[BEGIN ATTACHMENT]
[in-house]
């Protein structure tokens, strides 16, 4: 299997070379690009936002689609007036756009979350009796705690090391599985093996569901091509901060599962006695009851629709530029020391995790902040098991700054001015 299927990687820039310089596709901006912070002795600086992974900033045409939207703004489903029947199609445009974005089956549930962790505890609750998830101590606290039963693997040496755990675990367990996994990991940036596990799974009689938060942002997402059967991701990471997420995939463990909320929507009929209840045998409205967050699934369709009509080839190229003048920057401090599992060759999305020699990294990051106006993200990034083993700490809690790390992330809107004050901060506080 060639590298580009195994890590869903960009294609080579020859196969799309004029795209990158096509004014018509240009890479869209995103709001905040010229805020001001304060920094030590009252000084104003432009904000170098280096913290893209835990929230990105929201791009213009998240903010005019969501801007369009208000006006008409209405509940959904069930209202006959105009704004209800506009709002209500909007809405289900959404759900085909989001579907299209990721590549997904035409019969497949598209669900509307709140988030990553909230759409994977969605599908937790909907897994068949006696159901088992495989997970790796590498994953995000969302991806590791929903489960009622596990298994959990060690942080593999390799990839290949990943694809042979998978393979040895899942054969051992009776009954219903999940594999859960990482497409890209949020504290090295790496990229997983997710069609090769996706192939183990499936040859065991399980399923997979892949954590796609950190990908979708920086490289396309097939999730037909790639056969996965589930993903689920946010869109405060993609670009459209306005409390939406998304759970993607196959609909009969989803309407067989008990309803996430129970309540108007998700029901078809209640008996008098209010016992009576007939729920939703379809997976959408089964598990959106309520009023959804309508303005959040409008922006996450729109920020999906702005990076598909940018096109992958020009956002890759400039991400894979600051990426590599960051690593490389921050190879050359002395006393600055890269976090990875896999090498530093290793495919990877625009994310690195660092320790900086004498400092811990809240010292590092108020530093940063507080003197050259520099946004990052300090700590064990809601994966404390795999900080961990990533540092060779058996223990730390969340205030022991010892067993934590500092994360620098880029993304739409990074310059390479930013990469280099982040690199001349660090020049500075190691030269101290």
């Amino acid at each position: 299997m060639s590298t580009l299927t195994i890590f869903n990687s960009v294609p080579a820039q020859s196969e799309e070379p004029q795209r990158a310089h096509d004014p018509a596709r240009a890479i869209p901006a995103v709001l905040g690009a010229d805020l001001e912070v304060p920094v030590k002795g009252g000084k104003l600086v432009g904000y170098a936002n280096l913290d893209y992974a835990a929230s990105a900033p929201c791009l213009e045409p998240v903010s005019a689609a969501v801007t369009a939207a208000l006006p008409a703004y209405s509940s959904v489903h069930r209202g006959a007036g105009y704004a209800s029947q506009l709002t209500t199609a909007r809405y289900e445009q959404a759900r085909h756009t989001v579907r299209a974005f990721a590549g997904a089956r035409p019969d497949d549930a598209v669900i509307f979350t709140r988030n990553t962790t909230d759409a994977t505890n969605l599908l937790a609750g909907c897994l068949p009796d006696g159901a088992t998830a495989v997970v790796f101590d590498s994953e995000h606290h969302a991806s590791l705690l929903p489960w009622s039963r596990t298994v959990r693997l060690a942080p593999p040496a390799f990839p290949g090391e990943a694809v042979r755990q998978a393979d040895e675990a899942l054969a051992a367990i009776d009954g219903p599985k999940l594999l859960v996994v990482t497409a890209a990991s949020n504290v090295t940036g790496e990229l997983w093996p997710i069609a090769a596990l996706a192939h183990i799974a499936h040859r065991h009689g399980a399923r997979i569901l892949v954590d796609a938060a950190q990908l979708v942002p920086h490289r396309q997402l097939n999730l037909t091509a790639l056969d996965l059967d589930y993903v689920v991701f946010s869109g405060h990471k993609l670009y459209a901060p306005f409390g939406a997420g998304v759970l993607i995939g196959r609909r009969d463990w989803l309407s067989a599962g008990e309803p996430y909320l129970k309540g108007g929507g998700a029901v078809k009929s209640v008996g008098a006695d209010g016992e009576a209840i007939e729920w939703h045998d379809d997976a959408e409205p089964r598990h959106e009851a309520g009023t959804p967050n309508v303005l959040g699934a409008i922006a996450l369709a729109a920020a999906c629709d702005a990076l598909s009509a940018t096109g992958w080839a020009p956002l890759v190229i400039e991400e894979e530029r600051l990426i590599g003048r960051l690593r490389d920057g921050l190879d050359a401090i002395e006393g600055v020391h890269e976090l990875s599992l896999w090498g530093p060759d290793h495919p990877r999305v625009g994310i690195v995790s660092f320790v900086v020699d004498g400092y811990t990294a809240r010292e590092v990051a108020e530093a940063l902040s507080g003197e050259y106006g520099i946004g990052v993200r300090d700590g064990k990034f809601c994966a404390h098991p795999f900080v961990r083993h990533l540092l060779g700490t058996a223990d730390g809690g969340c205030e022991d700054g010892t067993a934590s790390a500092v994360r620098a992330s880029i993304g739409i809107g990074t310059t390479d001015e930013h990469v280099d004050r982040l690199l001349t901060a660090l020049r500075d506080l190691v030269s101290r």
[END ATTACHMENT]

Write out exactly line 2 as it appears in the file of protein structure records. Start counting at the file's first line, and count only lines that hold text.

């Protein structure tokens, strides 16, 4: 299997070379690009936002689609007036756009979350009796705690090391599985093996569901091509901060599962006695009851629709530029020391995790902040098991700054001015 299927990687820039310089596709901006912070002795600086992974900033045409939207703004489903029947199609445009974005089956549930962790505890609750998830101590606290039963693997040496755990675990367990996994990991940036596990799974009689938060942002997402059967991701990471997420995939463990909320929507009929209840045998409205967050699934369709009509080839190229003048920057401090599992060759999305020699990294990051106006993200990034083993700490809690790390992330809107004050901060506080 060639590298580009195994890590869903960009294609080579020859196969799309004029795209990158096509004014018509240009890479869209995103709001905040010229805020001001304060920094030590009252000084104003432009904000170098280096913290893209835990929230990105929201791009213009998240903010005019969501801007369009208000006006008409209405509940959904069930209202006959105009704004209800506009709002209500909007809405289900959404759900085909989001579907299209990721590549997904035409019969497949598209669900509307709140988030990553909230759409994977969605599908937790909907897994068949006696159901088992495989997970790796590498994953995000969302991806590791929903489960009622596990298994959990060690942080593999390799990839290949990943694809042979998978393979040895899942054969051992009776009954219903999940594999859960990482497409890209949020504290090295790496990229997983997710069609090769996706192939183990499936040859065991399980399923997979892949954590796609950190990908979708920086490289396309097939999730037909790639056969996965589930993903689920946010869109405060993609670009459209306005409390939406998304759970993607196959609909009969989803309407067989008990309803996430129970309540108007998700029901078809209640008996008098209010016992009576007939729920939703379809997976959408089964598990959106309520009023959804309508303005959040409008922006996450729109920020999906702005990076598909940018096109992958020009956002890759400039991400894979600051990426590599960051690593490389921050190879050359002395006393600055890269976090990875896999090498530093290793495919990877625009994310690195660092320790900086004498400092811990809240010292590092108020530093940063507080003197050259520099946004990052300090700590064990809601994966404390795999900080961990990533540092060779058996223990730390969340205030022991010892067993934590500092994360620098880029993304739409990074310059390479930013990469280099982040690199001349660090020049500075190691030269101290």